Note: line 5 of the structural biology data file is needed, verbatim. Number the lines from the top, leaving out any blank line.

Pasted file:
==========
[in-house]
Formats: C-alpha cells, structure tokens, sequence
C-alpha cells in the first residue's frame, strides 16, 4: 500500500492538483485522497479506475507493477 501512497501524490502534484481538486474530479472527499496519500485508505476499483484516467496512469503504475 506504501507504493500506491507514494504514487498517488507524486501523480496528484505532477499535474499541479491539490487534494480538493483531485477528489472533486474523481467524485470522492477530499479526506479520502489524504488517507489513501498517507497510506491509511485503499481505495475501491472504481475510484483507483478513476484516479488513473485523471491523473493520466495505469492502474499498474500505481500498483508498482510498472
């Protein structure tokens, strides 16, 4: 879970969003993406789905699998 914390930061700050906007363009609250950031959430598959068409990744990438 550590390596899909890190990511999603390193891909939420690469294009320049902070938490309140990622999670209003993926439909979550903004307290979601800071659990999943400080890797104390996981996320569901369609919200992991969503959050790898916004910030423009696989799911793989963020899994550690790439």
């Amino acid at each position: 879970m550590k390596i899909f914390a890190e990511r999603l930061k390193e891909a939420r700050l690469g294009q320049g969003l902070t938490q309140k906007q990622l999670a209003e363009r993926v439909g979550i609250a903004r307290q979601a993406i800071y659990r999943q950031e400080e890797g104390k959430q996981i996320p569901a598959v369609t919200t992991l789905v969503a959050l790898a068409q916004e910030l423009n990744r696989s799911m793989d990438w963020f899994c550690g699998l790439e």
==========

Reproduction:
């Amino acid at each position: 879970m550590k390596i899909f914390a890190e990511r999603l930061k390193e891909a939420r700050l690469g294009q320049g969003l902070t938490q309140k906007q990622l999670a209003e363009r993926v439909g979550i609250a903004r307290q979601a993406i800071y659990r999943q950031e400080e890797g104390k959430q996981i996320p569901a598959v369609t919200t992991l789905v969503a959050l790898a068409q916004e910030l423009n990744r696989s799911m793989d990438w963020f899994c550690g699998l790439e």